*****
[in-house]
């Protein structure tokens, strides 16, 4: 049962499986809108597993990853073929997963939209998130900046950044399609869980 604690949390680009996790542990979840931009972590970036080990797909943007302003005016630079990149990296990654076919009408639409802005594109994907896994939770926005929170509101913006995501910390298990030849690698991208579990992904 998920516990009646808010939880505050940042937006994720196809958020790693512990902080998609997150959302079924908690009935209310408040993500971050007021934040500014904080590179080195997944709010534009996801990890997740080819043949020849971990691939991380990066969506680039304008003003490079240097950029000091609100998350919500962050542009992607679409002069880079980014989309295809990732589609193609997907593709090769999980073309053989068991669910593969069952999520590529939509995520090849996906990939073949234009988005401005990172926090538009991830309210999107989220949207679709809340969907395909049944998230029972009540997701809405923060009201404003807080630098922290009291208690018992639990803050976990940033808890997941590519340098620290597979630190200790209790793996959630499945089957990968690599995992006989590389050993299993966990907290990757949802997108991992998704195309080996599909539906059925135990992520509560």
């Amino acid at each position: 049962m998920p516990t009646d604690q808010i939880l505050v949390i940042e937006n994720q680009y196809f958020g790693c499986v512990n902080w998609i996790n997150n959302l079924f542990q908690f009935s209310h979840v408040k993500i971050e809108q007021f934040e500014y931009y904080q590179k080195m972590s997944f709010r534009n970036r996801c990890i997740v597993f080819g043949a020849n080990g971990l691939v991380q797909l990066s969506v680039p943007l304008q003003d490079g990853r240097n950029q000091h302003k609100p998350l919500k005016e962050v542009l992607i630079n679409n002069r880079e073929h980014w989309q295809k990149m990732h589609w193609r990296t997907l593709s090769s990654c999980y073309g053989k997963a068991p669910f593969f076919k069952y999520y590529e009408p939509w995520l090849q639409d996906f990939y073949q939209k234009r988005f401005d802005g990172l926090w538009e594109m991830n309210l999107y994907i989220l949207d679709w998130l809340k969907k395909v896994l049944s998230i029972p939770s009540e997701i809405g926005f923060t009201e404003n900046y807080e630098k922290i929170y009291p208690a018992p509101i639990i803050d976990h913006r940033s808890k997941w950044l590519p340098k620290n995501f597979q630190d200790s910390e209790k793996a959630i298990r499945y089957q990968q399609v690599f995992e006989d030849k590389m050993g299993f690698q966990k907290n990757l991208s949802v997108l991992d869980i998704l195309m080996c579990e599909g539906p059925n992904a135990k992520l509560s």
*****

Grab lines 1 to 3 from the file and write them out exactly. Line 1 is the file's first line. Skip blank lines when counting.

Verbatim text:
[in-house]
């Protein structure tokens, strides 16, 4: 049962499986809108597993990853073929997963939209998130900046950044399609869980 604690949390680009996790542990979840931009972590970036080990797909943007302003005016630079990149990296990654076919009408639409802005594109994907896994939770926005929170509101913006995501910390298990030849690698991208579990992904 998920516990009646808010939880505050940042937006994720196809958020790693512990902080998609997150959302079924908690009935209310408040993500971050007021934040500014904080590179080195997944709010534009996801990890997740080819043949020849971990691939991380990066969506680039304008003003490079240097950029000091609100998350919500962050542009992607679409002069880079980014989309295809990732589609193609997907593709090769999980073309053989068991669910593969069952999520590529939509995520090849996906990939073949234009988005401005990172926090538009991830309210999107989220949207679709809340969907395909049944998230029972009540997701809405923060009201404003807080630098922290009291208690018992639990803050976990940033808890997941590519340098620290597979630190200790209790793996959630499945089957990968690599995992006989590389050993299993966990907290990757949802997108991992998704195309080996599909539906059925135990992520509560």
């Amino acid at each position: 049962m998920p516990t009646d604690q808010i939880l505050v949390i940042e937006n994720q680009y196809f958020g790693c499986v512990n902080w998609i996790n997150n959302l079924f542990q908690f009935s209310h979840v408040k993500i971050e809108q007021f934040e500014y931009y904080q590179k080195m972590s997944f709010r534009n970036r996801c990890i997740v597993f080819g043949a020849n080990g971990l691939v991380q797909l990066s969506v680039p943007l304008q003003d490079g990853r240097n950029q000091h302003k609100p998350l919500k005016e962050v542009l992607i630079n679409n002069r880079e073929h980014w989309q295809k990149m990732h589609w193609r990296t997907l593709s090769s990654c999980y073309g053989k997963a068991p669910f593969f076919k069952y999520y590529e009408p939509w995520l090849q639409d996906f990939y073949q939209k234009r988005f401005d802005g990172l926090w538009e594109m991830n309210l999107y994907i989220l949207d679709w998130l809340k969907k395909v896994l049944s998230i029972p939770s009540e997701i809405g926005f923060t009201e404003n900046y807080e630098k922290i929170y009291p208690a018992p509101i639990i803050d976990h913006r940033s808890k997941w950044l590519p340098k620290n995501f597979q630190d200790s910390e209790k793996a959630i298990r499945y089957q990968q399609v690599f995992e006989d030849k590389m050993g299993f690698q966990k907290n990757l991208s949802v997108l991992d869980i998704l195309m080996c579990e599909g539906p059925n992904a135990k992520l509560s």